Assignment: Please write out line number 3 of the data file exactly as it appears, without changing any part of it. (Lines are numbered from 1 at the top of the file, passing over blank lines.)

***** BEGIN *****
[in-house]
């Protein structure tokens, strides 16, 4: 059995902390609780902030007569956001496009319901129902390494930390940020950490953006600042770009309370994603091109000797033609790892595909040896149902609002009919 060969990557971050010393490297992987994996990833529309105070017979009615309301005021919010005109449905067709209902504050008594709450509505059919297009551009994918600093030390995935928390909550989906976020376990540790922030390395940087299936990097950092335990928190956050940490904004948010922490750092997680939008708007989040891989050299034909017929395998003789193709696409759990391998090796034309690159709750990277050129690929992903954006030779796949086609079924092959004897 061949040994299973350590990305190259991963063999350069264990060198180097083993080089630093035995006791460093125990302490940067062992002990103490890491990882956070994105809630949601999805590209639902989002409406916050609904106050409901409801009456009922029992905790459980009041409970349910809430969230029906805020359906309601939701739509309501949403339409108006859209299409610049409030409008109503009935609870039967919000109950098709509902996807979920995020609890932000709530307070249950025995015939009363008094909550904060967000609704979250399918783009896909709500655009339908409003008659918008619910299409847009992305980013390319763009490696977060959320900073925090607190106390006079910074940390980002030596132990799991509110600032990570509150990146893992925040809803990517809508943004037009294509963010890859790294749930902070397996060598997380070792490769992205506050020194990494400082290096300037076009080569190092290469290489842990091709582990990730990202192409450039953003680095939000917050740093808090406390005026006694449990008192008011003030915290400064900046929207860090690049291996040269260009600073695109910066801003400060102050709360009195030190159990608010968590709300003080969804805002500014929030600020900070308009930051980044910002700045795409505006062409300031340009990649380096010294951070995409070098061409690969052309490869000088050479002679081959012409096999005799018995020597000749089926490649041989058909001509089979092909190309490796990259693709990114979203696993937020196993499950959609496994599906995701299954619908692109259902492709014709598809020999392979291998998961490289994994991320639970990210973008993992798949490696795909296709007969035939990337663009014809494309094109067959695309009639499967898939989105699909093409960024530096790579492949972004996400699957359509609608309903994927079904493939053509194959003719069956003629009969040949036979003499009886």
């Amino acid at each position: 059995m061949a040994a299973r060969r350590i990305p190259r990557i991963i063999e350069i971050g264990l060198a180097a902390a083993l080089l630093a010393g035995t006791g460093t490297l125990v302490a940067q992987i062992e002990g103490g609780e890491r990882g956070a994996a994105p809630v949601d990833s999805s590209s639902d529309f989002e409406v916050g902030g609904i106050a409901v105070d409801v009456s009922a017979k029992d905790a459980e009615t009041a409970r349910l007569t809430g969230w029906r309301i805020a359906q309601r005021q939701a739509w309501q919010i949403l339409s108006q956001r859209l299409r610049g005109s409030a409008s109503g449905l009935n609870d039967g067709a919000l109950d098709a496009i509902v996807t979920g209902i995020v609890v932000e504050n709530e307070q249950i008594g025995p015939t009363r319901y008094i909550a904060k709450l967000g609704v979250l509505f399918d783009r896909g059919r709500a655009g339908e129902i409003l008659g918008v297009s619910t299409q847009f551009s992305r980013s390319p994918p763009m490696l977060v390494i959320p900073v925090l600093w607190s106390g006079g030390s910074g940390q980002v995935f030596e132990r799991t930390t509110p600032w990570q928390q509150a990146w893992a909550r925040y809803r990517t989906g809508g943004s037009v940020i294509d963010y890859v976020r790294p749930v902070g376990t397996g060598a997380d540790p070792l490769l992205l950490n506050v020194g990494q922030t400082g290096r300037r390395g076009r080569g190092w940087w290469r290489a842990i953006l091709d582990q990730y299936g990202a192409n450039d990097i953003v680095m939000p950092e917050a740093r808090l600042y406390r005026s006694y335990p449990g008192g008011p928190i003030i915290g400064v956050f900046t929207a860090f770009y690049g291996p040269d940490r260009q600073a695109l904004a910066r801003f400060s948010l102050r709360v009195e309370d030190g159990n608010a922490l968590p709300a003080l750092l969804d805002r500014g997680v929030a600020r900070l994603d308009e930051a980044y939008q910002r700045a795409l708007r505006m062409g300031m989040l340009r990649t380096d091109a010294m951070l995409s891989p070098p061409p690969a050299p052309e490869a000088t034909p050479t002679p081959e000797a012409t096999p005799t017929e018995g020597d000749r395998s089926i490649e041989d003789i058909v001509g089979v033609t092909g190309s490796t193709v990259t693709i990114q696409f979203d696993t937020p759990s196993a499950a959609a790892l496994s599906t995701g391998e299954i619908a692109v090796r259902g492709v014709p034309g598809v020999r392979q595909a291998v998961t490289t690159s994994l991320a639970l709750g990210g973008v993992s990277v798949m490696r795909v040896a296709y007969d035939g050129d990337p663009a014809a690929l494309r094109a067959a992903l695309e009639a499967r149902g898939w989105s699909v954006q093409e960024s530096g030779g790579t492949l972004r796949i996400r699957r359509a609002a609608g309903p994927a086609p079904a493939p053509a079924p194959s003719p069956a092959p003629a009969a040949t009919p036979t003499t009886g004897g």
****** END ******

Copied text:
């Amino acid at each position: 059995m061949a040994a299973r060969r350590i990305p190259r990557i991963i063999e350069i971050g264990l060198a180097a902390a083993l080089l630093a010393g035995t006791g460093t490297l125990v302490a940067q992987i062992e002990g103490g609780e890491r990882g956070a994996a994105p809630v949601d990833s999805s590209s639902d529309f989002e409406v916050g902030g609904i106050a409901v105070d409801v009456s009922a017979k029992d905790a459980e009615t009041a409970r349910l007569t809430g969230w029906r309301i805020a359906q309601r005021q939701a739509w309501q919010i949403l339409s108006q956001r859209l299409r610049g005109s409030a409008s109503g449905l009935n609870d039967g067709a919000l109950d098709a496009i509902v996807t979920g209902i995020v609890v932000e504050n709530e307070q249950i008594g025995p015939t009363r319901y008094i909550a904060k709450l967000g609704v979250l509505f399918d783009r896909g059919r709500a655009g339908e129902i409003l008659g918008v297009s619910t299409q847009f551009s992305r980013s390319p994918p763009m490696l977060v390494i959320p900073v925090l600093w607190s106390g006079g030390s910074g940390q980002v995935f030596e132990r799991t930390t509110p600032w990570q928390q509150a990146w893992a909550r925040y809803r990517t989906g809508g943004s037009v940020i294509d963010y890859v976020r790294p749930v902070g376990t397996g060598a997380d540790p070792l490769l992205l950490n506050v020194g990494q922030t400082g290096r300037r390395g076009r080569g190092w940087w290469r290489a842990i953006l091709d582990q990730y299936g990202a192409n450039d990097i953003v680095m939000p950092e917050a740093r808090l600042y406390r005026s006694y335990p449990g008192g008011p928190i003030i915290g400064v956050f900046t929207a860090f770009y690049g291996p040269d940490r260009q600073a695109l904004a910066r801003f400060s948010l102050r709360v009195e309370d030190g159990n608010a922490l968590p709300a003080l750092l969804d805002r500014g997680v929030a600020r900070l994603d308009e930051a980044y939008q910002r700045a795409l708007r505006m062409g300031m989040l340009r990649t380096d091109a010294m951070l995409s891989p070098p061409p690969a050299p052309e490869a000088t034909p050479t002679p081959e000797a012409t096999p005799t017929e018995g020597d000749r395998s089926i490649e041989d003789i058909v001509g089979v033609t092909g190309s490796t193709v990259t693709i990114q696409f979203d696993t937020p759990s196993a499950a959609a790892l496994s599906t995701g391998e299954i619908a692109v090796r259902g492709v014709p034309g598809v020999r392979q595909a291998v998961t490289t690159s994994l991320a639970l709750g990210g973008v993992s990277v798949m490696r795909v040896a296709y007969d035939g050129d990337p663009a014809a690929l494309r094109a067959a992903l695309e009639a499967r149902g898939w989105s699909v954006q093409e960024s530096g030779g790579t492949l972004r796949i996400r699957r359509a609002a609608g309903p994927a086609p079904a493939p053509a079924p194959s003719p069956a092959p003629a009969a040949t009919p036979t003499t009886g004897g």